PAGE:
• Member
        Jeffrey Boerst says

        “As a true Astronomer (one who has actually discovered something) I would like to point out…” that I understand more about planetary astronomy than the 10181 astronomers currently enrolled in the IAU.

        That’s basically what you’re saying, which is absurd.

      • laurele says

        Only 424 IAU members took part in the 2006 vote, and most of them were not planetary scientists but other types of astronomers.

      • eddiestardust1 says

        Yes well, you can say anything, but that doesn’t mean you are right. I have discovered and you have not. IF you had, you might well understand how Dr Clyde Tombaugh felt! In any event, I side with Dr Alan Stern , as well as many other Professional and Amateur Astronomers and The New Horizons Staff. Just because something is new and just because many others say something, doesn’t make it true.

      • laurele says

        There is no proper designation or naming convention for objects that have not yet been discovered. Mike Brown unilaterally called this hypothetical world “Planet 9,” largely to further his own personal agenda.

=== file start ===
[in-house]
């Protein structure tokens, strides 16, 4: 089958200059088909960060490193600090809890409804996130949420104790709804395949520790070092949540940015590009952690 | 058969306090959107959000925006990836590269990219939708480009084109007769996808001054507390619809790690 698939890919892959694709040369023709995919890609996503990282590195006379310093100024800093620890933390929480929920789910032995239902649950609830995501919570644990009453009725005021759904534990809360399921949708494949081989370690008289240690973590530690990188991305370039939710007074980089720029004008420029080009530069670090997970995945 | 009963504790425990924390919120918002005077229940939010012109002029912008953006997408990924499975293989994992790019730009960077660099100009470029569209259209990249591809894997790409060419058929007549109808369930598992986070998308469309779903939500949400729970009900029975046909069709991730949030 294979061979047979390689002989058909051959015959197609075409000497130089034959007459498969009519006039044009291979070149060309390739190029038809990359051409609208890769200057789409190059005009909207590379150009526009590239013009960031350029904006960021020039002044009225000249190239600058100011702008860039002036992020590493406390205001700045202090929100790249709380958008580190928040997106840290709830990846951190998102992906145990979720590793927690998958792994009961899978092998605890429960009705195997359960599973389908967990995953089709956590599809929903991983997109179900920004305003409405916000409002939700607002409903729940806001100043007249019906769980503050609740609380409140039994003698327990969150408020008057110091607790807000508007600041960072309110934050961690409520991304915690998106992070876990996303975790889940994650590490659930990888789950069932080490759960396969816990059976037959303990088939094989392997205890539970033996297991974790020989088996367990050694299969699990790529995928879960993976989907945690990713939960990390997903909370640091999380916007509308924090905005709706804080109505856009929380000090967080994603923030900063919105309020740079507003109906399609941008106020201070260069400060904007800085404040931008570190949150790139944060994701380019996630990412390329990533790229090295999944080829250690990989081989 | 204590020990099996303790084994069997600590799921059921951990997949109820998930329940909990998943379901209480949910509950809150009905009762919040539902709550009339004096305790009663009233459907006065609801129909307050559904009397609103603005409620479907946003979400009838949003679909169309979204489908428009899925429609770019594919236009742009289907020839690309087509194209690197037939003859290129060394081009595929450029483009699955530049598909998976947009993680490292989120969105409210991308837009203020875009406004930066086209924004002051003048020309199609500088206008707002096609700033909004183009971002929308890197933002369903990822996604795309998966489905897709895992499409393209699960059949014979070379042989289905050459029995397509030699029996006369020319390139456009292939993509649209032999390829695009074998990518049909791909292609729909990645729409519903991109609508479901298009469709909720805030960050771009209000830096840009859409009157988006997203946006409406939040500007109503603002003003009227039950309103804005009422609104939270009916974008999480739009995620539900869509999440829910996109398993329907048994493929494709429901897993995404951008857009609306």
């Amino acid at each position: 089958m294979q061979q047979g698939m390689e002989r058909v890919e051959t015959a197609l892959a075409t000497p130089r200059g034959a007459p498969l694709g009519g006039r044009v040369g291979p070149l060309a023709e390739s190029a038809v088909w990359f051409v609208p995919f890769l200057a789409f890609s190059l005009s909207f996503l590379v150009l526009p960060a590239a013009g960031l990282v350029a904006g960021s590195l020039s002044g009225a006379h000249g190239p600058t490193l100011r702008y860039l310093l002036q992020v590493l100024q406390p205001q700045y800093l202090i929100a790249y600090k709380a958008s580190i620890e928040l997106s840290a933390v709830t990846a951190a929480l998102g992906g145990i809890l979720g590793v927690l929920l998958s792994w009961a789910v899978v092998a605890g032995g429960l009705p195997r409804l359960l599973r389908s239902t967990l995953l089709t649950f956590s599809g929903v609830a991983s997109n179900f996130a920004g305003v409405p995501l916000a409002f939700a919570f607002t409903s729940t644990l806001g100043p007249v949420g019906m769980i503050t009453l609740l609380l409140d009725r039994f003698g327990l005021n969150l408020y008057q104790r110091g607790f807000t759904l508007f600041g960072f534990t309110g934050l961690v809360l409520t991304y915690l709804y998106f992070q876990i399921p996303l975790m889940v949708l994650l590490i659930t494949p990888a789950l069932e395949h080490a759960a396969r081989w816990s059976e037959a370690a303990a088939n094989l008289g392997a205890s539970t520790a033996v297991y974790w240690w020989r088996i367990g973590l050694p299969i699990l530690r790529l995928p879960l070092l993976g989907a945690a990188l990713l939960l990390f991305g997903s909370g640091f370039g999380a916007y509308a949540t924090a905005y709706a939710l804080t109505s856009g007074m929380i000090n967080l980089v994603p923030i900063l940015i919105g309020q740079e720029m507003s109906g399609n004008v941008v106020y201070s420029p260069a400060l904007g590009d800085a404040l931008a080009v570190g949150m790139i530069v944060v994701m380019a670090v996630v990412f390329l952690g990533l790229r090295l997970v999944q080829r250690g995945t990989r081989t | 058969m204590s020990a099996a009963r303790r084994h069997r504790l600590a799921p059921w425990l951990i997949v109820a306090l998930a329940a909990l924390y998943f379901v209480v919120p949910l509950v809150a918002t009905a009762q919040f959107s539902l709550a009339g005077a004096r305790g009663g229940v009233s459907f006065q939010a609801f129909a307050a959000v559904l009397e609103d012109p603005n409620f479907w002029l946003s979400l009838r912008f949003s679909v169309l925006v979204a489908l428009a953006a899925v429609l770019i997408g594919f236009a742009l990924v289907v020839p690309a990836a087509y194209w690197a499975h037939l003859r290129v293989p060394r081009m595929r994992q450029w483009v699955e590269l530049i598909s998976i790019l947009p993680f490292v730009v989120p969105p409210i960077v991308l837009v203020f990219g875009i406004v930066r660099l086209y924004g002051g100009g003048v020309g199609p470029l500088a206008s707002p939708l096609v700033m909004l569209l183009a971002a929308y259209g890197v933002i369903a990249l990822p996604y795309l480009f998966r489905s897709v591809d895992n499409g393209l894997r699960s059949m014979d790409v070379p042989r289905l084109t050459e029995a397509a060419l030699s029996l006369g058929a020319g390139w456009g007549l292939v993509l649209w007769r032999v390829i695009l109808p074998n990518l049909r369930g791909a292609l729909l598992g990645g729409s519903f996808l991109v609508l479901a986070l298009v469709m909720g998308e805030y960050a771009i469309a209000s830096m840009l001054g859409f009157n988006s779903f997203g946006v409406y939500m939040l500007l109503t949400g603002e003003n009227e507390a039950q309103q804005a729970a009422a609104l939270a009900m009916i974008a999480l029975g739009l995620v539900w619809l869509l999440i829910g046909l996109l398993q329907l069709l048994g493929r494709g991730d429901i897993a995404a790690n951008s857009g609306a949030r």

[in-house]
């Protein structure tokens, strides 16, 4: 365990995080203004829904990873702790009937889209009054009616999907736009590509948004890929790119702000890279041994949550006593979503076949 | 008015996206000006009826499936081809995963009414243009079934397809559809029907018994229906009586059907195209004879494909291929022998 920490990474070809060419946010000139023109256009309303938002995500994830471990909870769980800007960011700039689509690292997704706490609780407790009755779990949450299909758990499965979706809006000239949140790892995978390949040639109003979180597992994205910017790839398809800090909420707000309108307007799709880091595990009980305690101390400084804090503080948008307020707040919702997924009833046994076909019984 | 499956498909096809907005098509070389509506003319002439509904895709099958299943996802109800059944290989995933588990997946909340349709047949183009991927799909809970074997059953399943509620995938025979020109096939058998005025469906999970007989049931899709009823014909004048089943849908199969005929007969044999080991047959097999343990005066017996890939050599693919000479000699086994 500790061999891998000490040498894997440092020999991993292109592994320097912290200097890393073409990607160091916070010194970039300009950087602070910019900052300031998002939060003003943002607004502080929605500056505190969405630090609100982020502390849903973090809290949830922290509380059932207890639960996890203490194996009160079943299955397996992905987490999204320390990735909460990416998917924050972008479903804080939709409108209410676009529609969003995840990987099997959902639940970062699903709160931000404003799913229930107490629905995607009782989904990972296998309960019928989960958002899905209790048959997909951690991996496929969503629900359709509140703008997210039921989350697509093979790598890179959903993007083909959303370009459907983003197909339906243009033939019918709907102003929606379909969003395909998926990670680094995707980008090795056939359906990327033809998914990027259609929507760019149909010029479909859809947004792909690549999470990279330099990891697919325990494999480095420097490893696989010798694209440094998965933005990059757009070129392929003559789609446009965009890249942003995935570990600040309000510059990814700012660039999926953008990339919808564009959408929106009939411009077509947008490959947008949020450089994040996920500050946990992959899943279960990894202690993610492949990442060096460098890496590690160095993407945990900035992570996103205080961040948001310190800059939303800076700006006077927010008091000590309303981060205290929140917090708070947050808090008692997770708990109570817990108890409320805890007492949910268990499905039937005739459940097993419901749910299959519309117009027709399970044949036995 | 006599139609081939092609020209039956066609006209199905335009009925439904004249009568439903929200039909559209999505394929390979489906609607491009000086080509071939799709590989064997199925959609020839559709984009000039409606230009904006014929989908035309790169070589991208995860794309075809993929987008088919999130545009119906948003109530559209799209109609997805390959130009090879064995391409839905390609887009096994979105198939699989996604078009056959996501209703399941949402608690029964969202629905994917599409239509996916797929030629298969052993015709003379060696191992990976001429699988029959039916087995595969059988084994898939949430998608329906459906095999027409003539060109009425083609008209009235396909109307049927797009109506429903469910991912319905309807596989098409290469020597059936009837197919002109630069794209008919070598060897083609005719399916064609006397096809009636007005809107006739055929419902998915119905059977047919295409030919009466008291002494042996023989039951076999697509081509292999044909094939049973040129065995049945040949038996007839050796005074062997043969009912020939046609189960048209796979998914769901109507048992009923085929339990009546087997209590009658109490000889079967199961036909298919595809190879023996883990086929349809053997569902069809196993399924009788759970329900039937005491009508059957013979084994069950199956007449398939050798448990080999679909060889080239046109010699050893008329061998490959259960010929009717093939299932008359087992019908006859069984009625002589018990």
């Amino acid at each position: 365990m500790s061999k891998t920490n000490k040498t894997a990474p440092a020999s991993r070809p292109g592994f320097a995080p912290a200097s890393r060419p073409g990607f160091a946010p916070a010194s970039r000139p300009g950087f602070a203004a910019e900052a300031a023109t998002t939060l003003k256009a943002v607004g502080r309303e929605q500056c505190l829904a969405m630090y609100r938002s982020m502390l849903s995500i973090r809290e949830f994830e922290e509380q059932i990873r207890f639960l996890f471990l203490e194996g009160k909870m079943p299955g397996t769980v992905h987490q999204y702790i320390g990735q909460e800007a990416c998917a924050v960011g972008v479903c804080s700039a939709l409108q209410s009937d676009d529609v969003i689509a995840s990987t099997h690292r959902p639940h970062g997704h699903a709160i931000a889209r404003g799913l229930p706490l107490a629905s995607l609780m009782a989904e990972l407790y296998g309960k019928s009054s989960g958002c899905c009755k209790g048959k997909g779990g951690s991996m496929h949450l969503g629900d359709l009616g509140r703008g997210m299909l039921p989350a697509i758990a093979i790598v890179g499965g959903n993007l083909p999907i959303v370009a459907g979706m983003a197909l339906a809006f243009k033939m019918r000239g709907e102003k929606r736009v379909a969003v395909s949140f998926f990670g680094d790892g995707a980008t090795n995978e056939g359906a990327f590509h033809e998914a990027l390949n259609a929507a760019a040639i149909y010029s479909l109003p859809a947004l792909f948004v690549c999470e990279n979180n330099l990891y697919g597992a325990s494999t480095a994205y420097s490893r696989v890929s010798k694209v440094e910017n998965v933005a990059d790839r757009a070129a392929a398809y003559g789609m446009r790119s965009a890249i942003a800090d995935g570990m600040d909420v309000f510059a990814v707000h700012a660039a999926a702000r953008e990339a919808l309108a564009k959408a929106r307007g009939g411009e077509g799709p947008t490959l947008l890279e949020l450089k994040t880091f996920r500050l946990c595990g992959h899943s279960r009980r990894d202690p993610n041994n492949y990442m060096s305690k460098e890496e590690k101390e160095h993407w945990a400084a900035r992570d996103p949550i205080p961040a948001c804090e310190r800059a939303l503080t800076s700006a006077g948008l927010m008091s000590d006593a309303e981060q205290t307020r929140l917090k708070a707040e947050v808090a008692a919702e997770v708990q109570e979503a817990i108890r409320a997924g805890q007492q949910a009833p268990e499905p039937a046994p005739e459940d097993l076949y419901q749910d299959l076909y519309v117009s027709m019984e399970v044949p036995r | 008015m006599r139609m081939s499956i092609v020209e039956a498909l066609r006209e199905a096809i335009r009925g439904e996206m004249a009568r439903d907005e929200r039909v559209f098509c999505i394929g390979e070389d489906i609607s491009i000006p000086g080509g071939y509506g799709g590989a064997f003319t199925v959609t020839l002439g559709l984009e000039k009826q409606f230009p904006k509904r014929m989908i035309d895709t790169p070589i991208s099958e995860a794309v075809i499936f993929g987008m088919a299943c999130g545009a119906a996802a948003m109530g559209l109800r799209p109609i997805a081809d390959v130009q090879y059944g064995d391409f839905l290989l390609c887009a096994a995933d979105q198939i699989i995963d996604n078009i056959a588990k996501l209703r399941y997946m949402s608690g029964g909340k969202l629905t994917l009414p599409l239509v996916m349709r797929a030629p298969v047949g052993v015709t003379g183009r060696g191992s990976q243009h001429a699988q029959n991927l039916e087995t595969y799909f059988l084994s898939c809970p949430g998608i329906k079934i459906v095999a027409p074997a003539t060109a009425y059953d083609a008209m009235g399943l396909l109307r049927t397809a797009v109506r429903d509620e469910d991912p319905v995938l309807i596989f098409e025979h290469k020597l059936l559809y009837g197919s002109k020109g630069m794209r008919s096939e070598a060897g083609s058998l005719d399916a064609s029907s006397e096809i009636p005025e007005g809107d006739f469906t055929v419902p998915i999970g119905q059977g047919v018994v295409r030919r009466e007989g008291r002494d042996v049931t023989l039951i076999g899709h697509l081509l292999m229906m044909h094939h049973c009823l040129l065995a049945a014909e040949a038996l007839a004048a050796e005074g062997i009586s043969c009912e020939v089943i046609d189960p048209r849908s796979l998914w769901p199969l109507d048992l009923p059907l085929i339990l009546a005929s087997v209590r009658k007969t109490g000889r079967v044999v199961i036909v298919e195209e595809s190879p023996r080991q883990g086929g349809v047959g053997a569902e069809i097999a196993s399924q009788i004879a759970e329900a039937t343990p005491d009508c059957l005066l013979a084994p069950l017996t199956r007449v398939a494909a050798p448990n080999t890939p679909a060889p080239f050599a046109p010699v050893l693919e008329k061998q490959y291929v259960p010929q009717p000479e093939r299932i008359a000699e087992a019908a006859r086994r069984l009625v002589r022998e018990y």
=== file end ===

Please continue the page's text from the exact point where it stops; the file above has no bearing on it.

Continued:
• Member
        Jeffrey Boerst says

        No he didn’t. Unlike some people, he doesn’t have a personal agenda regarding this because he’s a professional and not an overly emotional crank all tied up in something as basic as simple classifications. Just because YOU have a personal agenda about something as insignificant and silly as this doesn’t mean the people that are doing this for actual scientific reasons, like trying to keep object classification from getting too messy, do. You’re wrong. Simple as that. Get over it.

      • eddiestardust1 says

        Congratulations, Mr Boerst, you have just insulted the Entire New Horizons team:(